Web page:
Physical distancing, extreme levels of fatigue are concerns for Alberta teachers, survey suggests
Survey also indicates 84% do not receive confirmation of COVID-19 screening
With the province's school relaunch strategy now weeks underway, the Alberta Teachers' Association released a survey Friday outlining how teachers and school leaders feel about how the pandemic has been handled in schools.
Some of the survey results point to successes.
For example, mask wearing in schools when interacting with others has seen a high compliance rate — more than 86 per cent — in classrooms and hallways, with some challenges among various grade levels, according to the survey.
However, the survey suggests other areas have emerged as being of particular concern to teachers and school leaders.
Physical distancing and cohorts
Half of those surveyed said they "never," "rarely" or "occasionally" observe physical distancing in classrooms, hallways and school grounds.
"We're still seeing large class sizes across the province, and we're still hearing from teachers who are having their class sizes grow as school boards are working out the online versus in-class teaching situation," said ATA president Jason Schilling. "That's problematic because we have classes [of 30 or 40 students]."
Concerns around physical distancing were echoed by a Lester B. Pearson High School teacher on Sept. 17, whom CBC News agreed not to name because he fears professional retribution.
"In the first period class that a kid might have 35 kids in there, and then leave the class and they go to period No. 2 with an entirely different group of 35 kids. They then go for lunch, which is structured as it can be, but it's absolute chaos," he told CBC News earlier this week.
"Then they will go to Period 3 with an entirely different group of 35 kids, and then they'll go to Period 4 with yet another entirely different group of 35 kids."
Alberta schools also rely on the concept of cohorts — groups of students and staff who remain together throughout the school day — to help reduce the risk of transmission. The ATA survey suggests 18 per cent of respondents believe cohorts would be effective in this regard.
"Well, that's another one that is sort of uneven across the province in terms of how effective the cohorting is working," Schilling said. "They can be cohorted during the course of the day in the school, but during lunch or after school they break those cohorts."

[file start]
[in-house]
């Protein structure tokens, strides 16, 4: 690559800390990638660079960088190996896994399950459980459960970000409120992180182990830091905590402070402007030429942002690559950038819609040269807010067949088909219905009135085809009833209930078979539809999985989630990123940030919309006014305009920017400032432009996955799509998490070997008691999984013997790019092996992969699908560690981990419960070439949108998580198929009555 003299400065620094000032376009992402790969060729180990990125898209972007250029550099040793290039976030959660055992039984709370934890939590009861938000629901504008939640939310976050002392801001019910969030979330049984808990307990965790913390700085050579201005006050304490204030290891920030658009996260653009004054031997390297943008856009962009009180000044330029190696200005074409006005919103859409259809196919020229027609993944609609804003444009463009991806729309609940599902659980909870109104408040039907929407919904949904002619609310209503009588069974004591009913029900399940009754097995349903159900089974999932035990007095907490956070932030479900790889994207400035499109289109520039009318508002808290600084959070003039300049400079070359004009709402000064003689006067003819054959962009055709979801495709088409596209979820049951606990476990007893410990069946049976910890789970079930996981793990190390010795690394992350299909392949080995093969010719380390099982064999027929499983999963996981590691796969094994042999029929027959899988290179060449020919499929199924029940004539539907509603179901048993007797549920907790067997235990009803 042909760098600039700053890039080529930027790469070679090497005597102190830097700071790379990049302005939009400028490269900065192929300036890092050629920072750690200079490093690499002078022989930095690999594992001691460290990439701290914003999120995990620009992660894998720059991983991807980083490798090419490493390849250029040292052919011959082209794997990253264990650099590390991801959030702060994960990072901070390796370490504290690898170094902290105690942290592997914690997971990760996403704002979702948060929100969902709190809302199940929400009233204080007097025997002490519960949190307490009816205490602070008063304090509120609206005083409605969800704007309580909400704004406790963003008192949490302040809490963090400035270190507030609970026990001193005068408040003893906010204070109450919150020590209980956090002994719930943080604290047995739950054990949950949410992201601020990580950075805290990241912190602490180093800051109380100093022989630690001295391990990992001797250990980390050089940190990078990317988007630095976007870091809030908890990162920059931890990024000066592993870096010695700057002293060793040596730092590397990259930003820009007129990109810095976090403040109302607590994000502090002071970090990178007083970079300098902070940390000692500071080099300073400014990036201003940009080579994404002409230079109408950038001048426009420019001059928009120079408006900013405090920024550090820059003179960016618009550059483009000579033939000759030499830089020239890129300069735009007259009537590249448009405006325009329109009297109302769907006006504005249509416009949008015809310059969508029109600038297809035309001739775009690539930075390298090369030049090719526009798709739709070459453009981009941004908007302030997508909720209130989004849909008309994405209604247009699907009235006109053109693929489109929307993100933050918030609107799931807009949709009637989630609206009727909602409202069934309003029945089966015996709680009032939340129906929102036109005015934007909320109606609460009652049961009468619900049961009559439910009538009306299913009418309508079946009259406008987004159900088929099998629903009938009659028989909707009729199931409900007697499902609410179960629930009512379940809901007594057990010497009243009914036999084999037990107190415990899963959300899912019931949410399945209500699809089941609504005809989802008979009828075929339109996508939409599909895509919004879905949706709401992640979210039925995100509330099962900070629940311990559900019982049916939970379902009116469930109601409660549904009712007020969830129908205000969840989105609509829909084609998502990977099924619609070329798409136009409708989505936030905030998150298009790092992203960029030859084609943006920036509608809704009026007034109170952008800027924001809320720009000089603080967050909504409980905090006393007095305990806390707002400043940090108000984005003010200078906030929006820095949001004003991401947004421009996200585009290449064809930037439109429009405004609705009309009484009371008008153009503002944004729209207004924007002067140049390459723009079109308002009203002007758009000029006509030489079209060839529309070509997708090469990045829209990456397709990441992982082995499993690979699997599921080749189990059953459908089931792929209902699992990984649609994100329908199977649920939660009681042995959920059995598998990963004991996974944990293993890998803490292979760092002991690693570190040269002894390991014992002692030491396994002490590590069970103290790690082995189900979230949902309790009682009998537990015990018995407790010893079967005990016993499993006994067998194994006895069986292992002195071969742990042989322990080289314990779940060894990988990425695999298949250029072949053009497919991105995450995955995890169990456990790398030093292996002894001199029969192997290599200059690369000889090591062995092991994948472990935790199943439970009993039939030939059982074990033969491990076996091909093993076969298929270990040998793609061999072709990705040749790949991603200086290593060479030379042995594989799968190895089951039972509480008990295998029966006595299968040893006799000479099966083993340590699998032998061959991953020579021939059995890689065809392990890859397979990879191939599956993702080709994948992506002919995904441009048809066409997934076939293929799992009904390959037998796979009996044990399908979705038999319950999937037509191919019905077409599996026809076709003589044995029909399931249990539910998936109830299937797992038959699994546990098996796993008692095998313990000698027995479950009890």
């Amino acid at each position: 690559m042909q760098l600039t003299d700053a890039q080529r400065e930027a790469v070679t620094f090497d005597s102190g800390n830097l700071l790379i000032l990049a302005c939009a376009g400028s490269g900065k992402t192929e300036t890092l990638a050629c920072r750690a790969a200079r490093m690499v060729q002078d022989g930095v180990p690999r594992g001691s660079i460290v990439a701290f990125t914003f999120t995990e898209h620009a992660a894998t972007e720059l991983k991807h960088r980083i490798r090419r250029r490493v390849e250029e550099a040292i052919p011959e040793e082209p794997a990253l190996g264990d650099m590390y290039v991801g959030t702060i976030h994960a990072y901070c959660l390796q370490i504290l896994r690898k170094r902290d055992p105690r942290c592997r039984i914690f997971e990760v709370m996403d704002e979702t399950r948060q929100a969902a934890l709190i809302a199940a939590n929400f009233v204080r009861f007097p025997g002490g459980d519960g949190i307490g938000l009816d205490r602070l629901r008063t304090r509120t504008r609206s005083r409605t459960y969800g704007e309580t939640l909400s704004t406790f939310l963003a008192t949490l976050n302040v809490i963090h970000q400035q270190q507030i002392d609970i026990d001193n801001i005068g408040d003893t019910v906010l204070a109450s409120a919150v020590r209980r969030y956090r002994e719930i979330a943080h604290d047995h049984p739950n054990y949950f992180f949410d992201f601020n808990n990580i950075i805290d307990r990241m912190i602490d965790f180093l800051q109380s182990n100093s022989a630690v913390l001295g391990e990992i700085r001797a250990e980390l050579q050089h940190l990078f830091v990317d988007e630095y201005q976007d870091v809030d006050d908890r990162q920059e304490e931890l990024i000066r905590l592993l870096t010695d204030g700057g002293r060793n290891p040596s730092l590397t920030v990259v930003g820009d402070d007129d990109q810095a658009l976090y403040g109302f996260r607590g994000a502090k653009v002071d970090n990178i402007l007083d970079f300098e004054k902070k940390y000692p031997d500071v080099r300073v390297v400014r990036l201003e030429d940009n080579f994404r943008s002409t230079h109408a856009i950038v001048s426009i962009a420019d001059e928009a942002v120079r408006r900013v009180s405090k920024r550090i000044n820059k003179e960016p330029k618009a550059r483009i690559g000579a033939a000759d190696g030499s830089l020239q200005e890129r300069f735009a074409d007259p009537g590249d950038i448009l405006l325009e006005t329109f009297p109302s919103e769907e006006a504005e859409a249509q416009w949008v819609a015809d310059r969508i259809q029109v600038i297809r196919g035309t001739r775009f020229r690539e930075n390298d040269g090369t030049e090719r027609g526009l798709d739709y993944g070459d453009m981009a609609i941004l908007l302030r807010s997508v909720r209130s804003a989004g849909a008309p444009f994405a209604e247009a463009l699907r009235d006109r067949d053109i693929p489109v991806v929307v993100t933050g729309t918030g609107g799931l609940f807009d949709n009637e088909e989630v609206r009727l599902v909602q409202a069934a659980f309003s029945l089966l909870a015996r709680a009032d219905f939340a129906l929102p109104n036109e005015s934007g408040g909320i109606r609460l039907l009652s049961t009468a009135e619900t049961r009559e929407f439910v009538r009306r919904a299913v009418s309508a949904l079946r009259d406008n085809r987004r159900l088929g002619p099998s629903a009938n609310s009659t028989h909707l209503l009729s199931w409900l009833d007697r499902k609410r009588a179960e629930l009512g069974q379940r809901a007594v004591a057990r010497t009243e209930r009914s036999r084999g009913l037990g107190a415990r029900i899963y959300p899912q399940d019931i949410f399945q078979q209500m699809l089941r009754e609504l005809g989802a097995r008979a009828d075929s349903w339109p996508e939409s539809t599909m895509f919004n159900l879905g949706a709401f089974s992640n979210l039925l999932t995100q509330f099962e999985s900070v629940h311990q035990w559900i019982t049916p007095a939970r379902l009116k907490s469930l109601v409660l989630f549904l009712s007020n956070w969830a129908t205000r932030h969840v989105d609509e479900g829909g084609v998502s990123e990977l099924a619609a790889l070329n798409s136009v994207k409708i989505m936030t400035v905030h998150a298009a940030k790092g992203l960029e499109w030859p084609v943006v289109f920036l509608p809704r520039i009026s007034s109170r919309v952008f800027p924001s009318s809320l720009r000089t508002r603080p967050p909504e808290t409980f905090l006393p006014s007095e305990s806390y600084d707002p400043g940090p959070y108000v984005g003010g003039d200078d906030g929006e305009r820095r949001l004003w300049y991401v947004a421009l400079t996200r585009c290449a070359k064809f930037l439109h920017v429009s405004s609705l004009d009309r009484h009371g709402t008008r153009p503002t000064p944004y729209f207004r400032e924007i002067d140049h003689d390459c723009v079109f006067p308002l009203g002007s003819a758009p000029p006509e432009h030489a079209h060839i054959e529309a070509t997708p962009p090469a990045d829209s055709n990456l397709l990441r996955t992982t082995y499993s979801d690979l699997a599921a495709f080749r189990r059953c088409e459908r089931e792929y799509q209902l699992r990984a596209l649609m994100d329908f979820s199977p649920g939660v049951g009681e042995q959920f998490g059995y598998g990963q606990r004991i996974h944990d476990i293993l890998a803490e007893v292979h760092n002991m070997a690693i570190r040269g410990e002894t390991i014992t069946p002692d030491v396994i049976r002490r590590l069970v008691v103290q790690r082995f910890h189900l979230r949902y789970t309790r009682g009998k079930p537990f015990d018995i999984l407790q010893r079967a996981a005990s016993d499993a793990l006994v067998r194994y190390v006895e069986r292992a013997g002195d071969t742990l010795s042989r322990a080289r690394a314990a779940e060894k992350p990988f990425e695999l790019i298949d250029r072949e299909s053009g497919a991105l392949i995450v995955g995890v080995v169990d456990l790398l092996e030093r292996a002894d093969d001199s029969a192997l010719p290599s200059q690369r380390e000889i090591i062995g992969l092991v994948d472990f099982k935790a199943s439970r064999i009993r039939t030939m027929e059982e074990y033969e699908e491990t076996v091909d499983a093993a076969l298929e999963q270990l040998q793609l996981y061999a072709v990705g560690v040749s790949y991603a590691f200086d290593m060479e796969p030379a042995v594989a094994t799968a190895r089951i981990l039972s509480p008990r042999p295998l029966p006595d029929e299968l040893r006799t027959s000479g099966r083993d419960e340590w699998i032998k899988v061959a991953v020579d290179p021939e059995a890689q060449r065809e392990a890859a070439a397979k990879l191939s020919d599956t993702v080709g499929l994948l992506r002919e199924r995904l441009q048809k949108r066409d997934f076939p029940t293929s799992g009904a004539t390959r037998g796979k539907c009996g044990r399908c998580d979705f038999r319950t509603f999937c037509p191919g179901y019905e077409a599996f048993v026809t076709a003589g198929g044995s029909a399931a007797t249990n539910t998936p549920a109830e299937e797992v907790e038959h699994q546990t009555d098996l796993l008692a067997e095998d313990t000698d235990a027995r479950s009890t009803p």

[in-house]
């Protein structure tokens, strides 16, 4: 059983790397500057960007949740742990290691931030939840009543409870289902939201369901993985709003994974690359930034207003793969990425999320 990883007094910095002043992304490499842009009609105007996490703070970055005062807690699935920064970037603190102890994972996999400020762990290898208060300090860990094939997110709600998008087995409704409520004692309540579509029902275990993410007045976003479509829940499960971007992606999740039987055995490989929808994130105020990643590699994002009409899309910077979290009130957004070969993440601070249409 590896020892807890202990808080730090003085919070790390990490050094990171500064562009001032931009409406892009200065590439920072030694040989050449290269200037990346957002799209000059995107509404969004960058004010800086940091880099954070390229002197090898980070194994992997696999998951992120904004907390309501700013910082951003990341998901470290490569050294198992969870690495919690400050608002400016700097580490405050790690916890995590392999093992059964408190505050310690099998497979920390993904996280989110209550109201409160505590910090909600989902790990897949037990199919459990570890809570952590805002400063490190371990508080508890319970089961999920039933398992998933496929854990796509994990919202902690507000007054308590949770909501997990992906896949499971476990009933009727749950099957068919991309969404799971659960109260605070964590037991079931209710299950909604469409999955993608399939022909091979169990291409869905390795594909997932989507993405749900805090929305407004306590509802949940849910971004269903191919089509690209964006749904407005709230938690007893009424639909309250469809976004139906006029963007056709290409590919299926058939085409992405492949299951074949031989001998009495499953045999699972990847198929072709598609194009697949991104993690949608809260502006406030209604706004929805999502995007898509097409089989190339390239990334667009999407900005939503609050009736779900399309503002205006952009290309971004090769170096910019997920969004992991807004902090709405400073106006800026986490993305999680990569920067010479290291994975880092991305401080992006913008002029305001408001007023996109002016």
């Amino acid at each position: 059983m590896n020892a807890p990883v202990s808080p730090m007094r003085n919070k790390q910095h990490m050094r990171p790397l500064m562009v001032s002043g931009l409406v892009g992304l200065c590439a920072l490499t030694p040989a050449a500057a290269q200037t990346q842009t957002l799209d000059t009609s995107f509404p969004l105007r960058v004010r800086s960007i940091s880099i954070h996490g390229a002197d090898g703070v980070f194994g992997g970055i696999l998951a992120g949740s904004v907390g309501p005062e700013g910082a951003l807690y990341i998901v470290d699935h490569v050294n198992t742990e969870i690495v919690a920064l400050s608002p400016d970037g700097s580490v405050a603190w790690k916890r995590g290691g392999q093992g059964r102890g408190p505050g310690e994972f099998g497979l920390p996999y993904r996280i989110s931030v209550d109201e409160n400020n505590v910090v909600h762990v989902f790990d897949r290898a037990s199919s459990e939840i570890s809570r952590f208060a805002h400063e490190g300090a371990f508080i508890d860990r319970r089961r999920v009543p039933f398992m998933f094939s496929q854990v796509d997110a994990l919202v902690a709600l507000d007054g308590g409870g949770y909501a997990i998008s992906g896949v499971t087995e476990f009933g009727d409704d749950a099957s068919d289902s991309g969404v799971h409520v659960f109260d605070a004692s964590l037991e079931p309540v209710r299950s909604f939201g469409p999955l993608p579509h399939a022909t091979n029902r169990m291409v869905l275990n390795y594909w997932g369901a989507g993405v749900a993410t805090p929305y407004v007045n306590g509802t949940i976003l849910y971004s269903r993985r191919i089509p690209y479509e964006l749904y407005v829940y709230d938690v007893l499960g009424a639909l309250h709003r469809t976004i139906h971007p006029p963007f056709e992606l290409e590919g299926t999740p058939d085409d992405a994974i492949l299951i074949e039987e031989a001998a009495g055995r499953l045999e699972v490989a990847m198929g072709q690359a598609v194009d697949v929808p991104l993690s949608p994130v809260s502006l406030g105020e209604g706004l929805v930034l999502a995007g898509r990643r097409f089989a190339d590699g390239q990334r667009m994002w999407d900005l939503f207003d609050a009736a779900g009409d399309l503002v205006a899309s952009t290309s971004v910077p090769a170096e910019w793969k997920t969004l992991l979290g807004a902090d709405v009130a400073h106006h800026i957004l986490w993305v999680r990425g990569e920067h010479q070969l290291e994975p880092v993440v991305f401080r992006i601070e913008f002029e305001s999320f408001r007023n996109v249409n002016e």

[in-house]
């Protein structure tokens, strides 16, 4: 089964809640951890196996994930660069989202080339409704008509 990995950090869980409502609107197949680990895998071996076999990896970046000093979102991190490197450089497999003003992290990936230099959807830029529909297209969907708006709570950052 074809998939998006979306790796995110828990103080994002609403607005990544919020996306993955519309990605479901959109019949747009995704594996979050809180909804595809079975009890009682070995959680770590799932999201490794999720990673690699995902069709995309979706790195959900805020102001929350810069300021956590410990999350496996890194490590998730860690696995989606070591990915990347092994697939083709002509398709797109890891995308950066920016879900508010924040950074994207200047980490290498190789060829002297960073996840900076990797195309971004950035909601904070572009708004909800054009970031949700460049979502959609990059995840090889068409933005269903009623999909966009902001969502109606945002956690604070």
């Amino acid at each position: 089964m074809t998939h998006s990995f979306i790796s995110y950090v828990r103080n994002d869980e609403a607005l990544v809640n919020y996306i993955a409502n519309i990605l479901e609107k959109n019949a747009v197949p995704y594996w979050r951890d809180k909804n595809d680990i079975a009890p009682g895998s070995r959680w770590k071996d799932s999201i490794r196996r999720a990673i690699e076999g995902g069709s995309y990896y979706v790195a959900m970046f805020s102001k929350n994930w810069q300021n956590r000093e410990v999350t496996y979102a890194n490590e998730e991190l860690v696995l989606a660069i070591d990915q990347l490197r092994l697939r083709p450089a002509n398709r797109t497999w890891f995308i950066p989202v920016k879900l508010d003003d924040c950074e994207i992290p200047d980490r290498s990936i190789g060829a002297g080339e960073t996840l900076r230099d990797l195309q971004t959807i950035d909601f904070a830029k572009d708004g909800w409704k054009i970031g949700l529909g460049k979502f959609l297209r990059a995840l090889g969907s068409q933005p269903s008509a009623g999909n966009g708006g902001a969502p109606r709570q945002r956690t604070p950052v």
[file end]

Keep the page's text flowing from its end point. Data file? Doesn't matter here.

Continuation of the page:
On Friday, Dr. Deena Hinshaw, the province's chief medical officer of health, announced that Alberta had identified its first likely case of COVID-19 transmission within a school at Edmonton's Waverley School.
Hinshaw stressed that such an event was expected, adding that Waverley School did nothing wrong and that students and staff should not be blamed.
COVID-19 screening checklists
As part of the province's guidance for school reopening, it is each parent or guardian's responsibility to complete a screening questionnaire each morning to assess if a student should attend school that day.
According to the ATA, 84 per cent of survey respondents don't receive daily confirmation that the checklist has been completed before students enter their classrooms.
"It's something that I think that we need to have a conversation with the government, to see if there are ways that we can add more rigour to this process so that it's not so uneven across the province," Schilling said.
Forty-five per cent of respondents called this screening tool "ineffective" and 30 per said said they were "unsure" if it would reduce the transmission of COVID-19 in schools.
Anxiety, stress and fatigue
Schilling said the number of survey respondents who said they were experiencing high levels of anxiety, stress and fatigue amidst the return to classes was concerning.
Ninety-four per cent of teachers and school leaders reported being fatigued by the end of the day, while 95 per cent reported high levels of stress and 81 per cent reporting feelings of anxiety.
"It's a high level of stress very early in the school year," Schilling said. "There's a lot of pressure to be responsible for the health of all their students in schools, as well as for themselves.
"It's a lot right now for teachers to deal with, because we're in a pandemic and we're trying to make school as great as it can be for every student … I'm concerned about the sustainability of that in the future and the effect it could have in education in a couple weeks, a couple months from now."
Speaking Friday, Hinshaw said transmission within schools is "not unexpected and is not a cause for alarm."
Across the province as of Friday morning, Hinshaw said there have been 78 instances of someone with COVID-19 attending school while infectious. Currently, 57 of the 2,415 schools in Alberta have reported an infectious case that attended the school.
To date, the episode at Edmonton's Waverley School is the only time when it seems that transmission likely happened in the school, Hinshaw said.
"Managing transmission in schools is part of learning to live with COVID-19, and the reason we have aggressive public health measures in place," Hinshaw said. "Identifying in-school transmission potential quickly and taking action is crucial to limiting the spread and keeping schools safe."
The ATA survey used a random stratified sample of 1,600 Alberta teachers across the province in combination with a longitudinal sample and chain referral mechanism.
A sample of this size would carry a comparable margin of error of plus or minus 2½ percentage points, 19 times out of 20.
With files from Lucie Edwardson